This is a letter reporting on the state of the Springfield R-12 Public School System. It is failing!
The [Missouri Assessment Program] test scores for the new Fremont Elementary, featuring open classrooms, are at the very bottom of all SPS elementary schools in math (9.4 percent proficiency, according to the Missouri Department of Elementary & Secondary Education). By comparison, York Elementary, an old two-story building also with very high free and reduced lunch numbers, was sixth (at 56 percent) among all SPS elementaries – whatever their poverty rates. Likewise, Pershing Middle School, an old building, was top in math (48 percent proficient or advanced) while the new Westport was at the bottom of middle schools in student proficiency (14.2 percent).
The No. 1 root cause for failure is the superintendent. A further look at the superintendent’s failure is how he mismanages your tax dollars:
• $620,000 of original architect’s plans for Fremont were trashed;
• $350,000 paid to consultants MGT for framing the failed 2017 bond proposal;
• $450,000 for architect’s studies for the current bond proposal; and
• $430,000 for land acquisition for relocation of Boyd before the bond vote.
The total of the expenditures is $1.85 million. Not one brick to show for it.
Voting “no” means [John] Jungmann must go.
Recent news coverage [by the Springfield News-Leader] has drawn attention to pornography popping up on Chromebooks. They are a teaching tool, just as chalkboards once were, but chalkboards were never exposing kids to X-rated lessons.
Voting “no” keeps from adding one more tax increase on top of a recent one-half-cent sales tax for the jail, potential 20-year extension of the one-quarter-cent sales tax for city infrastructure and potential extended three-quarter cent sales tax for the police/fire pension fund. And, after the upcoming election, property reassessment letters will be issued with likely increases in valuations.
Voting “no” will save Portland Elementary from the bulldozer. The Portland site, at nine acres, has enough land to build a new Jarrett without closing Portland. That would save millions of dollars.
Everyone wants what is best for the kids. Teaching kids is more than buildings. Buildings do not teach. Teachers teach.
—Carl E. Herd, of Springfield, a retired SPS math teacher
Local developer plans renovations after investing $5 million in foreclosed property acquisitions.
How do you develop your company's core values? Mark Struckhoff and Michele Delcoure, both with Council of Churches discuss how they did it and the importance of why you should. Ask the Experts is a monthly series in cooperation with Springfield Business Journal. This is sponsored content.
As employees are more mobile and have a desire to work from home, Haden Long owner of Ellecor, explains office spaces are trending towards a more home-like feel. Things like shared work spaces, office pets, and cozy furnishings allow employees to be selective about where they work and become more effective as a result.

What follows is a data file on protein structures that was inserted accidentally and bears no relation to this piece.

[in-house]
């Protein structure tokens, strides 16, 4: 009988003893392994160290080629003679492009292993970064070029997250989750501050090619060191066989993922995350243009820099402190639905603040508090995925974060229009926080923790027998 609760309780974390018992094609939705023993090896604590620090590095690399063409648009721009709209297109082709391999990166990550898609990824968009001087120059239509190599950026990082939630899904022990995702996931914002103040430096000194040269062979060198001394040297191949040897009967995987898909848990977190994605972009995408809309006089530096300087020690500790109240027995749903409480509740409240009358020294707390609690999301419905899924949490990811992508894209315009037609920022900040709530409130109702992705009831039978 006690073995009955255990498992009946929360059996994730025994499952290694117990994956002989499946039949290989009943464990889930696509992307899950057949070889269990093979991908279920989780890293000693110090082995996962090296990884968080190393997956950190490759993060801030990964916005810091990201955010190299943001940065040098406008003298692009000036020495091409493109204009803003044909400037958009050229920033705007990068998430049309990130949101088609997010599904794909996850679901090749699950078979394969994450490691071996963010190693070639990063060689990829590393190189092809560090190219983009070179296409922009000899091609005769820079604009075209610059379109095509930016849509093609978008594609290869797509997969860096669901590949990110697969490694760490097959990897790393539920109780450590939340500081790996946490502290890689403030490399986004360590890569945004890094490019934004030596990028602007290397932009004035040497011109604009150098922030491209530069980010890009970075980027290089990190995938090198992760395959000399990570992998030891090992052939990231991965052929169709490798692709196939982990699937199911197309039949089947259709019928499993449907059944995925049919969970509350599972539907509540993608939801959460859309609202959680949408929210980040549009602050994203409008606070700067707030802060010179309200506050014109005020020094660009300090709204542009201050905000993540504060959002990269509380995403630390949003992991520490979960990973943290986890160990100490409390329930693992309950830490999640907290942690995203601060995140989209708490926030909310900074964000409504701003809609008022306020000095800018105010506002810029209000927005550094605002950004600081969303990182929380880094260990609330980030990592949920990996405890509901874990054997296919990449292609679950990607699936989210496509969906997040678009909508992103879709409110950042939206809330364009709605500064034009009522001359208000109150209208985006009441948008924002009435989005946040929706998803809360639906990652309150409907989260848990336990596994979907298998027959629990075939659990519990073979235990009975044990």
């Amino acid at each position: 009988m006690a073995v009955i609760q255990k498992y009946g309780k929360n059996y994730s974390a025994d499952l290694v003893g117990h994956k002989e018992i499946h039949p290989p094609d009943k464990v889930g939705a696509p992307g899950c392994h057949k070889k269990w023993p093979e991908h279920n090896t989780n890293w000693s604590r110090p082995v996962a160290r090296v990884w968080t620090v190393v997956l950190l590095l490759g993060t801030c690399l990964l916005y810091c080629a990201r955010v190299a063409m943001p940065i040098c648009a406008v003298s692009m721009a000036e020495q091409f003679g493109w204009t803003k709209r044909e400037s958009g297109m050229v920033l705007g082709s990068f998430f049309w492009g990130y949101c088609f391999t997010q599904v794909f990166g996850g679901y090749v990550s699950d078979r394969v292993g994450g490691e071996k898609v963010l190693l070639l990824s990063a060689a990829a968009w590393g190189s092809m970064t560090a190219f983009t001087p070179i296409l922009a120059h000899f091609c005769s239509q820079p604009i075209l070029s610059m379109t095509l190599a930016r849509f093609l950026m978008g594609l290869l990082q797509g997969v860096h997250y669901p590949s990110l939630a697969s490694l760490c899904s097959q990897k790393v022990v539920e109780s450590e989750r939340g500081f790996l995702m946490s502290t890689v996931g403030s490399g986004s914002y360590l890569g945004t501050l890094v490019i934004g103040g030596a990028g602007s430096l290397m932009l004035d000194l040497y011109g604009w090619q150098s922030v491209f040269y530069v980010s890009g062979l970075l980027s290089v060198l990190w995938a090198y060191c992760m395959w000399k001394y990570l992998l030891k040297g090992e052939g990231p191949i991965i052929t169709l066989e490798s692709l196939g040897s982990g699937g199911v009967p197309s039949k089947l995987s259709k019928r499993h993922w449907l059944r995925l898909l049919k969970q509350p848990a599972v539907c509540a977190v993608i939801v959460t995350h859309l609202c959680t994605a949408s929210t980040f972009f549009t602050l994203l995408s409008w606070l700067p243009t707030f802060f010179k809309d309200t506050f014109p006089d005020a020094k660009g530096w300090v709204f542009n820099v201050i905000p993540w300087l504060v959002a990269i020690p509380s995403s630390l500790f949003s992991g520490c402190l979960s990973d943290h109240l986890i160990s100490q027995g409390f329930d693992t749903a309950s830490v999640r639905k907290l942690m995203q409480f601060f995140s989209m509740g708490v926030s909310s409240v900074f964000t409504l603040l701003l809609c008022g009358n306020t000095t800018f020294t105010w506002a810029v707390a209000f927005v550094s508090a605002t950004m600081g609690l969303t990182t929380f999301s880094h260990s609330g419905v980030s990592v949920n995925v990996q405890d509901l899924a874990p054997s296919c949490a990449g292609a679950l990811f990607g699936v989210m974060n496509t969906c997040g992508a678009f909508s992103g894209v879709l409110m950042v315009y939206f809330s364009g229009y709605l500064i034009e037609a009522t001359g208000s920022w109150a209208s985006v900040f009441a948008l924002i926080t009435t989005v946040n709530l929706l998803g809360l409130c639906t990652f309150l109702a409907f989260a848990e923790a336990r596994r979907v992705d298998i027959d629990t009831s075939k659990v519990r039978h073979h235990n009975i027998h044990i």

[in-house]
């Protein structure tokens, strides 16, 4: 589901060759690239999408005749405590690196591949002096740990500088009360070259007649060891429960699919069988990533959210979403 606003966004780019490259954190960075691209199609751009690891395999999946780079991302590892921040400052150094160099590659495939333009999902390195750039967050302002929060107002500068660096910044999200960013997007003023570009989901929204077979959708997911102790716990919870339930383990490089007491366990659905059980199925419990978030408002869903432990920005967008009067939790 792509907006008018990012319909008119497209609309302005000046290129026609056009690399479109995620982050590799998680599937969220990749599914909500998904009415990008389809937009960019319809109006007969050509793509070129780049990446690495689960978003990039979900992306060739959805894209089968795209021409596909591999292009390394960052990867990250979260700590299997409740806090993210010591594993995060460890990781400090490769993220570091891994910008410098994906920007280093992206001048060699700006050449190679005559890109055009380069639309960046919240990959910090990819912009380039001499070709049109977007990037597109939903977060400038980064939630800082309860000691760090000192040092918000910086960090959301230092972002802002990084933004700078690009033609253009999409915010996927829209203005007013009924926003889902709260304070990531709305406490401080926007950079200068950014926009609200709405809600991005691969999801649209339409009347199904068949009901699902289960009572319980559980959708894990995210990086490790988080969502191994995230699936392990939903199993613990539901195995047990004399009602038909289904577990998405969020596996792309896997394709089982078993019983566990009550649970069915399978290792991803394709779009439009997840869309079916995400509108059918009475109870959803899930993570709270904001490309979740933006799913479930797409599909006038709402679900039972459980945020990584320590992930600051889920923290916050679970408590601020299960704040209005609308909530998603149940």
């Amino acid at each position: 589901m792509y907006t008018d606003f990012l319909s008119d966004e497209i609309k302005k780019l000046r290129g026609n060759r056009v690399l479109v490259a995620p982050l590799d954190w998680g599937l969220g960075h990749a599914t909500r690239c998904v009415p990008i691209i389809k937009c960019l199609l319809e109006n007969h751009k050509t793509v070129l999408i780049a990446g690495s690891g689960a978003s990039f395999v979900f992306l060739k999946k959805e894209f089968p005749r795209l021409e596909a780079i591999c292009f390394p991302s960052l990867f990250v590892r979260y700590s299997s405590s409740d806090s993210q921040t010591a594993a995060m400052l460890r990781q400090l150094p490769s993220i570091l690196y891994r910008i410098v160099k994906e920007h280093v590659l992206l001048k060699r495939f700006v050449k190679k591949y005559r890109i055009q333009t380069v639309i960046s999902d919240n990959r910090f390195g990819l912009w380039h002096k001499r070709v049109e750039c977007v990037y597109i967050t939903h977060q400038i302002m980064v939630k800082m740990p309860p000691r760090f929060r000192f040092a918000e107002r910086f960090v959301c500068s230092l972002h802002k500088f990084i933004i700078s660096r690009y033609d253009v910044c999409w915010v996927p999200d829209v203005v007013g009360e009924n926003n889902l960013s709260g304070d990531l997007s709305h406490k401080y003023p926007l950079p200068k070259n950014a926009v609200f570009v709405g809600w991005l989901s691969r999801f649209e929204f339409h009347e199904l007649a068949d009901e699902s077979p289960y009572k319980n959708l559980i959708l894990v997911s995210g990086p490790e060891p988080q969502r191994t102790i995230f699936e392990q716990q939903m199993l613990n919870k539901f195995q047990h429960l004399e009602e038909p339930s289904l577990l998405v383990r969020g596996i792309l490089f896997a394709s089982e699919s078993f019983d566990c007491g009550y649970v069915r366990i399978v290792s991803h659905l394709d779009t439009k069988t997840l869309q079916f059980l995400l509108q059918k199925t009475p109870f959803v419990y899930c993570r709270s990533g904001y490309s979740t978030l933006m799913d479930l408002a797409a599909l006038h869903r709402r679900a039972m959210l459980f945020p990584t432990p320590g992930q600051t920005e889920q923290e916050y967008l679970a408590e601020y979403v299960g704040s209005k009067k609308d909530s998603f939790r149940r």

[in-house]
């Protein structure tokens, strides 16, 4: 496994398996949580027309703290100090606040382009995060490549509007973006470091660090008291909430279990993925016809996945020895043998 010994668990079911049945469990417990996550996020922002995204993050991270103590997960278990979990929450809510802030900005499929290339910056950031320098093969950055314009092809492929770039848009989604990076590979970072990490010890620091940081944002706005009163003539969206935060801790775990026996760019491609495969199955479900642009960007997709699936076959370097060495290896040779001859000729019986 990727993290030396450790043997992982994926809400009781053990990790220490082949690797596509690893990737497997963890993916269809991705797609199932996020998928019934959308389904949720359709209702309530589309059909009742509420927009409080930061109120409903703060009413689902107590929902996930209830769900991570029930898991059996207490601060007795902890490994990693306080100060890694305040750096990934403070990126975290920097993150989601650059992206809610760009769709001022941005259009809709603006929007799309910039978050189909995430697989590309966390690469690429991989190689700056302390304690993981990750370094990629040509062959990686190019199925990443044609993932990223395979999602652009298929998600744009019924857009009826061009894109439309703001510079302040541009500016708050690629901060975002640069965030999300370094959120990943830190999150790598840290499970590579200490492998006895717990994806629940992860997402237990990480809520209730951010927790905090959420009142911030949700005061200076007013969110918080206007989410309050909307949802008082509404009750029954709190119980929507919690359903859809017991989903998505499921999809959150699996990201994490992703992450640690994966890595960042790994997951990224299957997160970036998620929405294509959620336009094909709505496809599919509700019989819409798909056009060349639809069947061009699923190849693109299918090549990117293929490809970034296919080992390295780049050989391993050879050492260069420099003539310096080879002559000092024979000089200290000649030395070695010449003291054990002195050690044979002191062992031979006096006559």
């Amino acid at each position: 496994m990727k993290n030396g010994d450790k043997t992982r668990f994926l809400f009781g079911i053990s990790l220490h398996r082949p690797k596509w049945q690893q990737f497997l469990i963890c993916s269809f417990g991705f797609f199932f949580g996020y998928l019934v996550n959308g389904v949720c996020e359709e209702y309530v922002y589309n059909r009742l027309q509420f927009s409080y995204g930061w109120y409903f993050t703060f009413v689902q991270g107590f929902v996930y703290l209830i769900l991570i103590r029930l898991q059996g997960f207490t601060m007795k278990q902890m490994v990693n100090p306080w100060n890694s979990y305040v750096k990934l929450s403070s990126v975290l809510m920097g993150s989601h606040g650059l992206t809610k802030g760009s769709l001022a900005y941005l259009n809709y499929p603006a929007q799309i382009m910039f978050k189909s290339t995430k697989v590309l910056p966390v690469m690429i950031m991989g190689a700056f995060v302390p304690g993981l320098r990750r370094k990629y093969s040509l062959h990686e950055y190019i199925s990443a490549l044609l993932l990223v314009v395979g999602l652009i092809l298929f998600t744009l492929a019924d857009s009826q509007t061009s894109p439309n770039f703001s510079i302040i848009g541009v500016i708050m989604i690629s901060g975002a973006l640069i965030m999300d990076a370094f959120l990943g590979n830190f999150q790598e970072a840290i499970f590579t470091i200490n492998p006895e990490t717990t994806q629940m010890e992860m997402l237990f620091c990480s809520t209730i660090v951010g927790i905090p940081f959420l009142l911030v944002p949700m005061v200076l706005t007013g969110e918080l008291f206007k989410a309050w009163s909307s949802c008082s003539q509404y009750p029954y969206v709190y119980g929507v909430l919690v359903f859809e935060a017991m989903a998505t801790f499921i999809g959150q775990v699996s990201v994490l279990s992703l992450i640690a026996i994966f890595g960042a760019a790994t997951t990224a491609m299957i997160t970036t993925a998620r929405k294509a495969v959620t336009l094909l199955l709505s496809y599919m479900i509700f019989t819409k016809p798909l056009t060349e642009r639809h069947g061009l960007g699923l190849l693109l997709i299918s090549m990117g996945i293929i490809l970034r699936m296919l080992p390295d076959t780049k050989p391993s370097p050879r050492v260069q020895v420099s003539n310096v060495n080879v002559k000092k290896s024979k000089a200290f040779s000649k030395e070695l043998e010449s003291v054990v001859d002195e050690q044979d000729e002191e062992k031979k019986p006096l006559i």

Every industry has to navigate trend shifts, but Scott Shotts of Missouri Spirits describes the changes in beverage industry as anarchy. Tried-and-true spirits rules are being ignored. Learn how the local distillery balances following the trends for product development with taking risks.
Kevin Wyas, founder of ECRI, started his first business at the age of 19, ran the business for 16 years before selling it. He recognizes the benefits of starting a business so young when he had relatively little to lose. "The stress and the uncertainty of this would be crippling," he says for somebody accustomed to a regular paycheck.
ighty percent of questions are common across industries, so you don't need industry-specific experience to do effective market research according to Debra Kassarjian, independent consultant and owner of DKInsights. As a matter of fact, she thinks there is a great deal to be gained from exchanging ideas outside of your industry.
Danny Collins, 37 North founder and guide, says the biggest leap they took in the first year was to purchase a vehicle. That major financial investment, however, allowed them to provide their outdoor guide services at a price point they felt was more appropriate.
Springfield Diner owner Ömer Önder sits down with a restaurant consultant who starts challenging the menu offerings."No bashful food." The blunt conversation is the launching off point to determine how the Mediterranean influence will affect the young restaurant's offerings in the future. Made to Order is an ongoing sbjLive documentary series in collaboration with Springfield Business Journal tracking the rebranding of a local restaurant.
Haden Long, owner of Ellecor, opened a retail home decor business five years ago in a traditional retail space. When the interior design side of the business took off, she decided to renovate a 100-year old bungalow to better show off product samples and installations.
Scott Shotts, partner with Missouri Spirits, says when they started in 2011 there were approximately 300 distilleries in the U.S. and now there are more than 3,000 so competition has grown significantly. Diversification of their business model has helped them succeed.
Matthew Blystone of Theta Float Spa had the financial means to start the unique business, but used crowdsourcing for pre-orders to determine market interest in addition to gathering a nice cash reserve before opening.